To use a rugby analogy, the chief executive of Carmarthenshire, Mark James, voluntarily removed himself from play to sit in the sin bin on 14 February, and there he remains. The sky has not fallen in and the council has continued to function, leading more and more people to wonder why on earth we needed a chief executive on close to £200,000 a year in the first place.
In fact the extraordinary thing is that we have gone, almost overnight, from Chernobyl on Tywi to Boring Council where the bins are emptied and people quietly get on with their jobs. Even the bloated press office appears to have been muzzled and brought to heel.
Whatever happens in the ongoing investigation by Gloucestershire Constabulary it is hard to imagine that things will be allowed to return to they way they were before 14 February, but just as with Chernobyl the toxic legacy will be with us for a very long time to come.
Over on Caebrwyn's blog (here), the decontamination squad have just fished out some documents relating to the Scarlets-Marstons deal which show how the council ended up with just £200,000 from the £850,000 sale of a piece of land leased to the Scarlets.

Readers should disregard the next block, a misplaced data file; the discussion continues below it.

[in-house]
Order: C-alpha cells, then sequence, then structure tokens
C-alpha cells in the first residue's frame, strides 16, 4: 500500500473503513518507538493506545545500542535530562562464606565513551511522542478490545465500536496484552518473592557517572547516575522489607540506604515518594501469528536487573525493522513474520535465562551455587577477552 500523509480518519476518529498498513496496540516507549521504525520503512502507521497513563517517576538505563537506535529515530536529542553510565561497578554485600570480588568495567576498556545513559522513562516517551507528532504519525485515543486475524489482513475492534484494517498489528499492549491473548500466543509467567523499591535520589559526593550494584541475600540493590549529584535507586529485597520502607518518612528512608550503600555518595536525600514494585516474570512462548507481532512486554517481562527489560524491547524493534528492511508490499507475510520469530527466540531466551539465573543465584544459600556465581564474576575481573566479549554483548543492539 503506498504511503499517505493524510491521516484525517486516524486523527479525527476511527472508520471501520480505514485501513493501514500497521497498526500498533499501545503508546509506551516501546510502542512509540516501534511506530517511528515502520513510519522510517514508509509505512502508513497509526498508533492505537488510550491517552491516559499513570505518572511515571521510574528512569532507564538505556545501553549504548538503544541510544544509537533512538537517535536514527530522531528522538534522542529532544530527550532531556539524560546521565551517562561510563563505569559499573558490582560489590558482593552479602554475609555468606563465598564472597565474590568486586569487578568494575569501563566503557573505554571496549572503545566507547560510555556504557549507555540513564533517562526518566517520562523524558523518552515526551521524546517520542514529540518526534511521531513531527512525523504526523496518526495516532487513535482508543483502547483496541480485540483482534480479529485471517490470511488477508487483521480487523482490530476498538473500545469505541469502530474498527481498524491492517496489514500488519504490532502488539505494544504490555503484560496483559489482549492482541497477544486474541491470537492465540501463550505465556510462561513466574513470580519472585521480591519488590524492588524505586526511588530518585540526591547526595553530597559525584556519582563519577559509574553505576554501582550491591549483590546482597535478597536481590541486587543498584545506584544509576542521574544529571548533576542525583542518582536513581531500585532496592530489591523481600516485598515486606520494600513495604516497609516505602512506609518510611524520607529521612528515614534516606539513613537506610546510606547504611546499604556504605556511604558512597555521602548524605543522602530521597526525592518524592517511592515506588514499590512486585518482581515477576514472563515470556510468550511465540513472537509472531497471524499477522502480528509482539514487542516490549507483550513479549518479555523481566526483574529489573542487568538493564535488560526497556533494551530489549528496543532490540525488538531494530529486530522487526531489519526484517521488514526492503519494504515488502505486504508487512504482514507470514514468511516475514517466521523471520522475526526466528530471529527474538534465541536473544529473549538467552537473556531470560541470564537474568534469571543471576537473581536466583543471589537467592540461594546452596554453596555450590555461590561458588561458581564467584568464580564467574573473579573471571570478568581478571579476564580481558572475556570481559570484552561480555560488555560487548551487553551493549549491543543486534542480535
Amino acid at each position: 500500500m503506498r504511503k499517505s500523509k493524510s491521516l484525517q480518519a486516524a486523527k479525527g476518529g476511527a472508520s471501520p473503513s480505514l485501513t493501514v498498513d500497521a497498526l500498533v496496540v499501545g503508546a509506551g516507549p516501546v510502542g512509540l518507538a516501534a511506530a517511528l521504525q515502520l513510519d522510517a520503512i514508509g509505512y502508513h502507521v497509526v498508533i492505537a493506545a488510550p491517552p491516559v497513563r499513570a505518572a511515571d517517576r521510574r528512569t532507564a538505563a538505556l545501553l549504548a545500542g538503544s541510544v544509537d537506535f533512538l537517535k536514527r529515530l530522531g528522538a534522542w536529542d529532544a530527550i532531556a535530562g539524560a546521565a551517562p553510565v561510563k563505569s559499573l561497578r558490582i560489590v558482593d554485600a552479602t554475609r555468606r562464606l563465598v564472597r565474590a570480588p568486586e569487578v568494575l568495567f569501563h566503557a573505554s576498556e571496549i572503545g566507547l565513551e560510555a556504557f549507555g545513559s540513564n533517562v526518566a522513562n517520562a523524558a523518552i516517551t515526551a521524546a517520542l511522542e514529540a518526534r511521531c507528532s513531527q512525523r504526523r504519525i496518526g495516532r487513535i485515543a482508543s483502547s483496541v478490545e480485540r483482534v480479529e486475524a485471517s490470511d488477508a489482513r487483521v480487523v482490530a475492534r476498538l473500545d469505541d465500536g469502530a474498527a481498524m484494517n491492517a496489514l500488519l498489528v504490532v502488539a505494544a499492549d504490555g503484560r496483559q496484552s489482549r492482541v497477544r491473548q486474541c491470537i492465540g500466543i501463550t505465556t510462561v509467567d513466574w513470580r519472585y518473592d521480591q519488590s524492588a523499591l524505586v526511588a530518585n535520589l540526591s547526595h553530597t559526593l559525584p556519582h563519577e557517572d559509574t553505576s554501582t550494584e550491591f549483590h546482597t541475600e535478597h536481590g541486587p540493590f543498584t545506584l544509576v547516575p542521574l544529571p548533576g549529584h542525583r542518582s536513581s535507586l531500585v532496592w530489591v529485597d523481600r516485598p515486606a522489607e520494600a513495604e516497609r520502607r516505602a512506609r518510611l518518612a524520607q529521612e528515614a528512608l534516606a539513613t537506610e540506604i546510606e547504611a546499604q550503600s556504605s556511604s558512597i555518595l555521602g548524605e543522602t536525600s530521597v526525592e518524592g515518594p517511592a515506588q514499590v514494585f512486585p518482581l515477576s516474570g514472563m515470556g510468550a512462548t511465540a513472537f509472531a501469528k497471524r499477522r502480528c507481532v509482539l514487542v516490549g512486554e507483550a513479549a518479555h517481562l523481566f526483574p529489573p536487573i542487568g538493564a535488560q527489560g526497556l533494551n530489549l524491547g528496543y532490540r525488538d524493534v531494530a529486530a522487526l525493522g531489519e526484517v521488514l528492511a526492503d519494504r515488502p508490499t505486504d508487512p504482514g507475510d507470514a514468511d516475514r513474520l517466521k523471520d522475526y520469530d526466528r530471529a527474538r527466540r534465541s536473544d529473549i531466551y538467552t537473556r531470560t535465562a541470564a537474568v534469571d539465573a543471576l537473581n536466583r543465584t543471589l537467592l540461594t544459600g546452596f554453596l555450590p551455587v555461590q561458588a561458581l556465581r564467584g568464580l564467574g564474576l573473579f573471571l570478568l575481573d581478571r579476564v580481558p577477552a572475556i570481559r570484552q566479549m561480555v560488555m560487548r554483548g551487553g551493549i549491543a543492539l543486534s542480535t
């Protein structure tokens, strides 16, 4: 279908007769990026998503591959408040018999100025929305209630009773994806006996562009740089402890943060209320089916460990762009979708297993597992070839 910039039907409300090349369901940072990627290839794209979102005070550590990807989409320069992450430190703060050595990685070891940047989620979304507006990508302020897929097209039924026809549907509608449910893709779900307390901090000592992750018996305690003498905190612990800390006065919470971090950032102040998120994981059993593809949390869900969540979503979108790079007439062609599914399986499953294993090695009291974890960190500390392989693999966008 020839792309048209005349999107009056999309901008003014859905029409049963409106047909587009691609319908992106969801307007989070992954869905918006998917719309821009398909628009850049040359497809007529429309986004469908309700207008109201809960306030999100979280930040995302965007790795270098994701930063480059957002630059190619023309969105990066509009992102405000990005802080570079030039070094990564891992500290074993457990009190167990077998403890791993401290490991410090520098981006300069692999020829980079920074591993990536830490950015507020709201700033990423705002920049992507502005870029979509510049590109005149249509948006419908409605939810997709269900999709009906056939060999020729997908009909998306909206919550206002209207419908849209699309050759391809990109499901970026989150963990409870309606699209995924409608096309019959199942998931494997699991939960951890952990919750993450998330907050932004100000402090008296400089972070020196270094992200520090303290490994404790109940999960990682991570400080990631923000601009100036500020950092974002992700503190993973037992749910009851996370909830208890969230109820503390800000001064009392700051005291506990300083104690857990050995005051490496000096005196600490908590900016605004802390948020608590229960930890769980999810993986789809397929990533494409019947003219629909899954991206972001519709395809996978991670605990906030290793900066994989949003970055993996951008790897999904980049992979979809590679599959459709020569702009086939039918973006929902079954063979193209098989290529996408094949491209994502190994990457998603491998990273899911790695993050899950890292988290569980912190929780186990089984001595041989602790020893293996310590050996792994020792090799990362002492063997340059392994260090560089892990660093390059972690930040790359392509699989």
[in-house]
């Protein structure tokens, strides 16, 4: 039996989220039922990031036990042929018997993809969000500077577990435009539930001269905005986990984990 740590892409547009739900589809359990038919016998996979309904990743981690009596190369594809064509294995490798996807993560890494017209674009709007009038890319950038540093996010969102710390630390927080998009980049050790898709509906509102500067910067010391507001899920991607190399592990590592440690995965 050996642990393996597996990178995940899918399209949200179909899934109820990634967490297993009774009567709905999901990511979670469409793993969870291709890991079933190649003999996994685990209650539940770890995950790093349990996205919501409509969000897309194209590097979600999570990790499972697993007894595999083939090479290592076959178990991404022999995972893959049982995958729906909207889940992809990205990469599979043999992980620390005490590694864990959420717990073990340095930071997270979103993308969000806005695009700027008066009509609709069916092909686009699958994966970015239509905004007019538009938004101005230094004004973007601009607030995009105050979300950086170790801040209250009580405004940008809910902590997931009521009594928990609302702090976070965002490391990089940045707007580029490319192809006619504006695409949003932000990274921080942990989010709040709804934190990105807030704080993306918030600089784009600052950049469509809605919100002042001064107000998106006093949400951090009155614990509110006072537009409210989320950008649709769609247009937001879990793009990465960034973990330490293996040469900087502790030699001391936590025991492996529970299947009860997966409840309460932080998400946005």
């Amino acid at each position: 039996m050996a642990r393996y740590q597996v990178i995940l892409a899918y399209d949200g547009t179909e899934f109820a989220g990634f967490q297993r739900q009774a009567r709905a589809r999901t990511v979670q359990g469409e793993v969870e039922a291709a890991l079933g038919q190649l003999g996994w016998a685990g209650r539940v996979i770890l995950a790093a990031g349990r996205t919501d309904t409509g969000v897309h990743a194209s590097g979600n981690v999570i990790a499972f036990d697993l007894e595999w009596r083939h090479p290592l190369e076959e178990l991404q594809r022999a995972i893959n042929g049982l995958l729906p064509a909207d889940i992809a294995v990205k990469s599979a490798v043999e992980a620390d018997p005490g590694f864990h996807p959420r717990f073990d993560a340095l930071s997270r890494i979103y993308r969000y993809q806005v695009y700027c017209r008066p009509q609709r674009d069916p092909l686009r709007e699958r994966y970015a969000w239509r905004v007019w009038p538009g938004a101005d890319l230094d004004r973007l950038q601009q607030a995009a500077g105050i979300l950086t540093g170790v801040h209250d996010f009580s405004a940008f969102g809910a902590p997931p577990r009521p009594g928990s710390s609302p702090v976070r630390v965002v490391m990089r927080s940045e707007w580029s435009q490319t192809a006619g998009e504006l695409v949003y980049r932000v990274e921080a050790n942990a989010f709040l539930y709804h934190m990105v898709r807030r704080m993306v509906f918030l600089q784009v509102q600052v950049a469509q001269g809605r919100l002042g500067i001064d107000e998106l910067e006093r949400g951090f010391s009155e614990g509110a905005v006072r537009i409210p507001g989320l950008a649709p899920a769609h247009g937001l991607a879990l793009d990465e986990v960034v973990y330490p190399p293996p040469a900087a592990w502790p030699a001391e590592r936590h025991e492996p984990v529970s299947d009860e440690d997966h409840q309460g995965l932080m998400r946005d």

Despite protestations at the time (i.e. before 14 February) that all was above board and perfectly normal, it is now clear that senior officers including the Head of Corporate Property and the Head of Resources regarded the outcome as anything but normal and acceptable. Given that Cllr Jeff Edmunds (Lab), the member of the Executive Board responsible for resources, spilled the beans on the deal to Cllr Sian Caiach, it also seems that at least some senior elected representatives had serious misgivings.
To return to our rugby analogy, Jonathan Fearn (Head of Corporate Property) and Roger Jones (Head of Resources) were robustly fighting the council's corner to ensure that the council and the taxpayer got a reasonable deal, when the team captain grabbed the ball and ran the entire length of the field to score a try for the other side.
Before anyone writes in, there is no such thing as an own try - at least not under the normal rules.
Or to use a riper analogy, the team captain instructed his team to turn away from the opposition, drop their shorts, and take, what our American cousins quaintly refer to as "a good buttf***ing".
The real question is why Mr James was so ready to hand over thousands of pounds of public money to the Scarlets when, in the view of his well-informed (and well-paid) professional directors, he need not have done so? Surely the interests of the public purse should have been paramount, especially in the light of the generosity which had already been showered on the Scarlets in other financial dealings.
Has Inspector Knacker been asked to cast his investigatory eye over this matter? If not, he should be.
Of course there is such a thing - if the CEO says there is and Kev is "persuaded" to agree with him!
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